Nature. 2014 Dec 10:. doi: 10.1038/nature14045

    Sensorimotor control in vertebrates relies on internal models. When extending an arm to reach for an object, the brain uses predictive models of both limb dynamics and target properties. Whether invertebrates use such models remains unclear. Here we examine to what extent prey interception by dragonflies (Plathemis lydia), a behaviour analogous to targeted reaching, requires internal models. By simultaneously tracking the position and orientation of a dragonfly's head and body during flight, we provide evidence that interception steering is driven by forward and inverse models of dragonfly body dynamics and by models of prey motion. Predictive rotations of the dragonfly's head continuously track the prey's angular position. The head-body angles established by prey tracking appear to guide systematic rotations of the dragonfly's body to align it with the prey's flight path. Model-driven control thus underlies the bulk of interception steering manoeuvres, while vision is used for reactions to unexpected prey movements. These findings illuminate the computational sophistication with which insects construct behaviour.

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    12/10/14 | Live imaging of endogenous PSD-95 using ENABLED: a conditional strategy to fluorescently label endogenous proteins.
    Fortin DA, Tillo SE, Yang G, Rah J, Melander JB, Bai S, Soler-Cedeño O, Qin M, Zemelman BV, Guo C, Mao T, Zhong H
    Journal of Neuroscience. 2014 Dec 10;34(50):16698-712. doi: 10.1523/JNEUROSCI.3888-14.2014

    Stoichiometric labeling of endogenous synaptic proteins for high-contrast live-cell imaging in brain tissue remains challenging. Here, we describe a conditional mouse genetic strategy termed endogenous labeling via exon duplication (ENABLED), which can be used to fluorescently label endogenous proteins with near ideal properties in all neurons, a sparse subset of neurons, or specific neuronal subtypes. We used this method to label the postsynaptic density protein PSD-95 with mVenus without overexpression side effects. We demonstrated that mVenus-tagged PSD-95 is functionally equivalent to wild-type PSD-95 and that PSD-95 is present in nearly all dendritic spines in CA1 neurons. Within spines, while PSD-95 exhibited low mobility under basal conditions, its levels could be regulated by chronic changes in neuronal activity. Notably, labeled PSD-95 also allowed us to visualize and unambiguously examine otherwise-unidentifiable excitatory shaft synapses in aspiny neurons, such as parvalbumin-positive interneurons and dopaminergic neurons. Our results demonstrate that the ENABLED strategy provides a valuable new approach to study the dynamics of endogenous synaptic proteins in vivo.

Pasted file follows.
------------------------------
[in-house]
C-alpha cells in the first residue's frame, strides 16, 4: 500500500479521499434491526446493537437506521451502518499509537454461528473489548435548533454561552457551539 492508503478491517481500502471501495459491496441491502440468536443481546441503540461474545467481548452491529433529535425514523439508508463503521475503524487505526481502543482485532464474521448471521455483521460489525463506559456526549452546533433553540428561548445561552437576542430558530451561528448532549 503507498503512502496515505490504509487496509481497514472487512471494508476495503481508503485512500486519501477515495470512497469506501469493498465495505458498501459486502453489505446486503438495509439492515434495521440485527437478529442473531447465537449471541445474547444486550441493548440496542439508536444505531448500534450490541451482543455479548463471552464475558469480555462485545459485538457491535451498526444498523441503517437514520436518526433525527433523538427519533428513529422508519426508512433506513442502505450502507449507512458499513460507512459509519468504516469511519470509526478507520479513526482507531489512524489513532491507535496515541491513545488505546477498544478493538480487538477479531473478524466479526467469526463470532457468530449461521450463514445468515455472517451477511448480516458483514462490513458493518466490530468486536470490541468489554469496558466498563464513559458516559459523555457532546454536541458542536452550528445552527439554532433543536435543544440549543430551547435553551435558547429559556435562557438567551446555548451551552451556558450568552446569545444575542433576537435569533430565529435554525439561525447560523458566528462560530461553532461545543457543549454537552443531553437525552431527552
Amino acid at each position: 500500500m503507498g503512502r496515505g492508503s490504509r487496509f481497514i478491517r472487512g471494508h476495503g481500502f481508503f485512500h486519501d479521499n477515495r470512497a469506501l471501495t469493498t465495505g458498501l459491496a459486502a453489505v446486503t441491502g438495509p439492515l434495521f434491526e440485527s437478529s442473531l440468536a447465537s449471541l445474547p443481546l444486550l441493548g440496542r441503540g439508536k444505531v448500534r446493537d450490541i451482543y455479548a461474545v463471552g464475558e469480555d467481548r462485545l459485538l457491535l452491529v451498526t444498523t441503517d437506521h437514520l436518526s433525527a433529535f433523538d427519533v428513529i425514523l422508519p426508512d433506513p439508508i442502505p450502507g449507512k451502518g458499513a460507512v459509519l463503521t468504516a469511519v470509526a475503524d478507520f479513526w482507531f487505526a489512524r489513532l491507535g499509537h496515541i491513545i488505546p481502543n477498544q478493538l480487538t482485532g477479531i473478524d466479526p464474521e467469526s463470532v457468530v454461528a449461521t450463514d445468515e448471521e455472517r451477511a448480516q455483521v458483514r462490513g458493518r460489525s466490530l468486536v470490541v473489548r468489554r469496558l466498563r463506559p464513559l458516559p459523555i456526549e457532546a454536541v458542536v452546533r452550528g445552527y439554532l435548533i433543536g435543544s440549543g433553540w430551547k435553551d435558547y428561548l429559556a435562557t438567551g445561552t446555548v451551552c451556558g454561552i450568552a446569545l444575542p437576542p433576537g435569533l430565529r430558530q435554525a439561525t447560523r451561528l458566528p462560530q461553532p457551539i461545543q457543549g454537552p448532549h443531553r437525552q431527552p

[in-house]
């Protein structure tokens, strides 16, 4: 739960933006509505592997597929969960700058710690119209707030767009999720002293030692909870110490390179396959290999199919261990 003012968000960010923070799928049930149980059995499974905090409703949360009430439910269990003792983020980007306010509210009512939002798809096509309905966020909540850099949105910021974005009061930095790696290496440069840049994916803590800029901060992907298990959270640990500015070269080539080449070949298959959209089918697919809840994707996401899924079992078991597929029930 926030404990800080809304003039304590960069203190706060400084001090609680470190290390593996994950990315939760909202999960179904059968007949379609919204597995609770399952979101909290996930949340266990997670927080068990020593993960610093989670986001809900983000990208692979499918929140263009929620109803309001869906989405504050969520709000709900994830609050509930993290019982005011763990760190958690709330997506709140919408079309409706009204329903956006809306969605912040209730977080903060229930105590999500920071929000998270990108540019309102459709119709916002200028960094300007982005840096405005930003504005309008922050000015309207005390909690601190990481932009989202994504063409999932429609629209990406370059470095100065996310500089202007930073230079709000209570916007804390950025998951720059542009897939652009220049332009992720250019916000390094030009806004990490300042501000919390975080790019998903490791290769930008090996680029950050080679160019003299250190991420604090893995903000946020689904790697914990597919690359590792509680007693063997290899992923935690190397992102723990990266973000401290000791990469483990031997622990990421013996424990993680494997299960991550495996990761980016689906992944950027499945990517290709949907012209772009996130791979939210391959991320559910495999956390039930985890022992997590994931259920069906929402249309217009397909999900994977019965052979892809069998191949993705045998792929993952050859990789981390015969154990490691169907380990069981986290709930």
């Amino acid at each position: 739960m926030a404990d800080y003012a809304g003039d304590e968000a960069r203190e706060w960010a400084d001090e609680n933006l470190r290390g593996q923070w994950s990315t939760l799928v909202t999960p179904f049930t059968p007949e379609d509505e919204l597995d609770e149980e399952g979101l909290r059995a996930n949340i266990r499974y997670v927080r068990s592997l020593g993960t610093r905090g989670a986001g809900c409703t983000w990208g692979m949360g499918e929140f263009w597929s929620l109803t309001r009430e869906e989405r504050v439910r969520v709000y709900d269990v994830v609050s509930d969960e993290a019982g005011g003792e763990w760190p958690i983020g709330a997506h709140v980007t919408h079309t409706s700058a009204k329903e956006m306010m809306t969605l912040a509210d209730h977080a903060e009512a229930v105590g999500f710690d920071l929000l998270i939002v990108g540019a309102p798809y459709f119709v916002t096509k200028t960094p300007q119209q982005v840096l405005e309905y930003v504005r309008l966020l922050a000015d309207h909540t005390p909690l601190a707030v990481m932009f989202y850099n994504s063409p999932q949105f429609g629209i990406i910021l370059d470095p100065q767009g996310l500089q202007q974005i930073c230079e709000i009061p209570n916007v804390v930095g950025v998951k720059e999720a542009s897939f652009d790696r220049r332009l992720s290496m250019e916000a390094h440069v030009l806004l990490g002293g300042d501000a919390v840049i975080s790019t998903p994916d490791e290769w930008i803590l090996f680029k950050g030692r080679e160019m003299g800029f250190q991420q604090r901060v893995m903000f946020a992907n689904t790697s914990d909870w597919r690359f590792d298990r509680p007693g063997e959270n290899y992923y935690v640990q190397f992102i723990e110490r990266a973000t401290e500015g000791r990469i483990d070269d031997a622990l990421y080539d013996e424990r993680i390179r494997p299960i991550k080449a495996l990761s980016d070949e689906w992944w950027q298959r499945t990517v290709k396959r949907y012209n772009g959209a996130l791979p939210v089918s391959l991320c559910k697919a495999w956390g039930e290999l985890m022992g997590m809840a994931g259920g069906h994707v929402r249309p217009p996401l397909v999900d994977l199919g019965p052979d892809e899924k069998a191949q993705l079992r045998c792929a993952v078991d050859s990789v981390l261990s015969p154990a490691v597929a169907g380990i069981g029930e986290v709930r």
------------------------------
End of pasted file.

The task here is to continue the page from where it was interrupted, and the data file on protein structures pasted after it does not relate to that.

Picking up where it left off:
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    The hemoglobinopathies, such as β-thalassemia and sickle cell anemia (SCA), are characterized by mutations of the β-globin gene resulting in either decreased or functionally abnormal hemoglobin (Hb) production. As bone marrow transplant is the only curative option for these patients, there is a strong need for new therapeutic approaches. Both β-thalassemia and SCA represent ideal targets for gene therapy since introduction of a normal β-globin gene can ameliorate the phenotype, as we and others have shown previously. Overcoming the developmental silencing of the fetal γ-globin gene represents an additional approach for the treatment of hemoglobinopathies. Here, we directly compare a recently established approach to activate the γ-globin gene using forced chromatin looping with pharmacologic approaches to raise γ-globin expression.

    The β-type globin genes are activated through dynamic interactions with a distal upstream enhancer, the locus control region (LCR). The LCR physically contacts the developmental stage appropriate globin gene via chromatin looping, a process partially dependent on the protein Ldb1. Previously, we have shown that tethering Ldb1 to the murine β-globin promoter with a custom designed zinc finger protein (ZF-Ldb1) can induce loop formation and β-globin transcription in an erythroid cell line (Deng et al., 2012). Further work showed that forced chromatin looping can be exploited to potently reactivate fetal globin gene expression in adult human erythroid cells (Deng et al., 2014). Here we compared the efficacy and toxicity of ZF-Ldb1 to pharmacologic compounds that induce HbF in cultured hematopoietic stem progenitor cell-derived erythroid cultures from normal and SCA donors.

    ZF-Ldb1 increased HbF synthesis in SCA erythroid cells (N=8) up to 86% and, concurrently, reduced sickle Hb (HbS) below 15%, consistent with previous studies of erythroid cells from normal probands. Preliminary results obtained from treating SCA specimens (N=3) show that the induction of HbF in cells treated with ZF-Ldb1 is twice as high (+35.55% ± 8.34%, at a dose of ~ one ZF-Ldb1 transgene copy per cell) as that observed using pomalidomide (+16.50% ± 14.57%, 20μM) and decitabine (+15.60% ± 12.36%, 0.5μM). Tranylcypromine and hydroxyurea showed the lowest HbF increase (+9.67% ± 3.26% and +5.06 ± 2.82%, 1.5μM and 150μM respectively).

    Importantly, decitabine and pomalidomide treatment lowered cell viability to 39% and 26%, respectively, while ZF-Ldb1 expressing cells retained normal viability similar to control populations.

    In related experiments, we are comparing the expression of a battery of genes known to regulate HbF levels (BCL11A, SOX6, KLF1 and C-Myb) in normal and SCA derived erythroid cells treated with ZF-Ldb1 or HbF inducers and compared to controls. Preliminary analyses indicate altered expression of KLF1 in SCA versus normal cells, consistent with a superior response of SCA cells to HbF induction.

    In conclusion, lentiviral-mediated ZF-Ldb1 gene transfer appears superior to pharmacologic compounds in terms of efficacy and cell viability further supporting suitability for the reactivation of HbF in SCA erythroid cells.

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    Sternson LabScheffer Lab
    12/04/14 | A genetically specified connectomics approach applied to long-range feeding regulatory circuits.